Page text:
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  11. Understanding a Philosophical Text: A Multi-Disciplinary Approach to the Problem of “Meaning' in Jayanta's Nyāyamañjarī, Book 5”.Elisa Freschi & Artemij Keidan - forthcoming - In Patrick McAllister & Helmut Krasser (eds.), Jayanta on Buddhist Nominalism.
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    Retrieving the Hidden Meaning: Jain Commentarial Techniques and the Art of Memory. [REVIEW]Mari Jyväsjärvi - 2010 - Journal of Indian Philosophy 38 (2):133-162.
    One of the peculiar characteristics of the vast body of Jain commentarial literature is the primacy given to artha , meaning, over sūtra , the root text itself. It is the task of the commentator—or, in a pedagogical context, the teacher—to retrieve and explain a text’s true, hidden meaning, which often appears to stretch and even contradict its apparent meaning. This article examines the interpretive processes in one of the most important Jain commentaries on monastic discipline, the Bṛhatkalpabhāṣya attributed (...)
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    Ecology and Indian Culture.Abha Singh - 2008 - Proceedings of the Xxii World Congress of Philosophy 23:139-145.
    Since time immemorial Indian culture has been upholding a symbiotic relationship between man and environment. It has led to the all round evolution of Indian culture as an integral whole. This assimilation has been possible due to the spiritual vision of Indian seers. Every Culture is based upon certain values. In India values are usually discussed in the context of the principal ends of human life (chatuspurusartha): dharma (moral value), artha (political and economic values), kama (sensual value) and moksha (...)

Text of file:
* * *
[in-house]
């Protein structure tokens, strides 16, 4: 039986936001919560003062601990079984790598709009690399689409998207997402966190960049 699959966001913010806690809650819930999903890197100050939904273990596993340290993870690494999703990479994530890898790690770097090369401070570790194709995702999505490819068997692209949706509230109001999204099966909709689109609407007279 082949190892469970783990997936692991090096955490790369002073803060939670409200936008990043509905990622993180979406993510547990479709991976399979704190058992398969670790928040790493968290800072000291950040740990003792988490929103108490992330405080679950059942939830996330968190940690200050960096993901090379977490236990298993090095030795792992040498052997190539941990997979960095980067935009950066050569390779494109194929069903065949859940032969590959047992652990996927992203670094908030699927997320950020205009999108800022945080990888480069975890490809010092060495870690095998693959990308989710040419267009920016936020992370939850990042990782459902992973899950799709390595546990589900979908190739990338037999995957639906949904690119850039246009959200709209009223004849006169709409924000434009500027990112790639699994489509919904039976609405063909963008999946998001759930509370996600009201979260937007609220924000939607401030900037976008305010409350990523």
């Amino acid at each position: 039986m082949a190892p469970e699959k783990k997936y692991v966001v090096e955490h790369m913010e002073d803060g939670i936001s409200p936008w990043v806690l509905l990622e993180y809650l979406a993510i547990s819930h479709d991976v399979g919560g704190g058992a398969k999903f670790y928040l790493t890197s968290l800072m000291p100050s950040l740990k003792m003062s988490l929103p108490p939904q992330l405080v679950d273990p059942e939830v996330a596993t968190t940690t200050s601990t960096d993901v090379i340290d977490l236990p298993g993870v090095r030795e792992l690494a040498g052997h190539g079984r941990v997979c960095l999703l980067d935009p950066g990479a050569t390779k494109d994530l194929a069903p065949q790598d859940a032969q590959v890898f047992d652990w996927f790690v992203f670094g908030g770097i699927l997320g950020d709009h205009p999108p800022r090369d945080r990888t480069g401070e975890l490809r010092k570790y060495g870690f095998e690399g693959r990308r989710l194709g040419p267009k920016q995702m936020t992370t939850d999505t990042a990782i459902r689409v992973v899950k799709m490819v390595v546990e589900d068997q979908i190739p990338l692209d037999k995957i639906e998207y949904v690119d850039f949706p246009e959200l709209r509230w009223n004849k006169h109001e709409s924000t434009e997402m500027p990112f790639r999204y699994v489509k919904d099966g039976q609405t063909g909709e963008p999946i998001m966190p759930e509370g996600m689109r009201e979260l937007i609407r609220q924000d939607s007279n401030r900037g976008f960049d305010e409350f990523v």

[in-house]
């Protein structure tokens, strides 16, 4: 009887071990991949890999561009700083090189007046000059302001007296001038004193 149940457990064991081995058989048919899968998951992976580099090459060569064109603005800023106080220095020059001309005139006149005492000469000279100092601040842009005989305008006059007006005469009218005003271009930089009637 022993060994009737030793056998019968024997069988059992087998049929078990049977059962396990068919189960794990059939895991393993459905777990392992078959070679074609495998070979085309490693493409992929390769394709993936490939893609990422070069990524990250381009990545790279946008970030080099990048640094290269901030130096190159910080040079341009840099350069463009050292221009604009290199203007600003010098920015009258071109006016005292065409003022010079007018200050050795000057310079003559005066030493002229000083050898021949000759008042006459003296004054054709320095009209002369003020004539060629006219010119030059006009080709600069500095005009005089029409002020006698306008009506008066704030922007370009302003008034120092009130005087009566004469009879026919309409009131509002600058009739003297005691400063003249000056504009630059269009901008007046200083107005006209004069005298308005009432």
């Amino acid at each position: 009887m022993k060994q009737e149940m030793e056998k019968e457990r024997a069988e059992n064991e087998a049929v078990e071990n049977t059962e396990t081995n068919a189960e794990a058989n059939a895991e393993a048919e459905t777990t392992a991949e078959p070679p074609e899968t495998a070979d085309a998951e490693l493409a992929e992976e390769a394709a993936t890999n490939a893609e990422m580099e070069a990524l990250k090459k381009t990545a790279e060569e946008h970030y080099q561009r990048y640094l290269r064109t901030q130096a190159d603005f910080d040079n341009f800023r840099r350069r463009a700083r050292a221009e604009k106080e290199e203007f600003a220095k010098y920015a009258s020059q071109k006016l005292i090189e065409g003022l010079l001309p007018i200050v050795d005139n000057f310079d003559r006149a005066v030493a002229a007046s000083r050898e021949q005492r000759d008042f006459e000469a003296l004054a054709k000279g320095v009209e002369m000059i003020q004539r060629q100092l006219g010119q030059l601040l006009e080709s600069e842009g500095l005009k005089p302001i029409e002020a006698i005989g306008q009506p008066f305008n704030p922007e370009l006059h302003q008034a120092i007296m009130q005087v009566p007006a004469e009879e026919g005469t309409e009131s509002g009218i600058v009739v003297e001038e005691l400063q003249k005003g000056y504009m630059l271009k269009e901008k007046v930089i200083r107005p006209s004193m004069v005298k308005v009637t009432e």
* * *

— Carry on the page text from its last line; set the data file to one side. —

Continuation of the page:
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    Sens Ja. Koncepcja podmiotu w filozofii indyjskiej (sankhja-joga).Jakubczak Marzenna - 2013 - Kraków, Poland: Ksiegarnia Akademicka.
    The Sense of I: Conceptualizing Subjectivity: In Indian Philosophy (Sāṃkhya-Yoga) This book discusses the sense of I as it is captured in the Sāṃkhya-Yoga tradition – one of the oldest currents of Indian philosophy, dating back to as early as the 7th c. BCE. The author offers her reinterpretation of the Yogasūtra and Sāṃkhyakārikā complemented with several commentaries, including the writings of Hariharānanda Ᾱraṇya – a charismatic scholar-monk believed to have re-established the Sāṃkhya-Yoga lineage in the early 20th century. The (...)
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  15. Epicureanism, Charvaka and Consumerism: A Search for Philosophy of Happiness.Desh Raj Sirswal - manuscript
    Epicurus was a Greek philosopher and more interested in pleasure or its pursuit than other ideals. He said, “No pleasure is a bad thing in itself, but the things which produce certain pleasures entail disturbances many times greater than the pleasures themselves.” Epicurus tells us that wisdom is the knowledge of which pleasures are good for us. While at times this led to a negative view of his philosophy, the reality is his thinking was very advanced and developed, leading to (...)